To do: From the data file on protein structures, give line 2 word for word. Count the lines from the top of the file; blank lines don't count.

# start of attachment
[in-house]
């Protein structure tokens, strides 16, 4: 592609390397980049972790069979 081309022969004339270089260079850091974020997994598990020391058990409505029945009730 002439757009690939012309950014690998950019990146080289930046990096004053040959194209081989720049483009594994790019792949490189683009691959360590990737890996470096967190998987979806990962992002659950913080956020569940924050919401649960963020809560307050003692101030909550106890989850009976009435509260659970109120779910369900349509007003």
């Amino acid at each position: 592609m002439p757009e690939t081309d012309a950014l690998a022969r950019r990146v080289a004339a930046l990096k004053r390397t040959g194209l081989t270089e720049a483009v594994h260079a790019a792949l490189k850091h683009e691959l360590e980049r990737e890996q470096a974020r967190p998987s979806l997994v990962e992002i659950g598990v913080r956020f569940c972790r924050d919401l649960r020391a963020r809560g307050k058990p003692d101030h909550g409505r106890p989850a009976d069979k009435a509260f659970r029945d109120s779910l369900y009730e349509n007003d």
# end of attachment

């Protein structure tokens, strides 16, 4: 592609390397980049972790069979 081309022969004339270089260079850091974020997994598990020391058990409505029945009730 002439757009690939012309950014690998950019990146080289930046990096004053040959194209081989720049483009594994790019792949490189683009691959360590990737890996470096967190998987979806990962992002659950913080956020569940924050919401649960963020809560307050003692101030909550106890989850009976009435509260659970109120779910369900349509007003």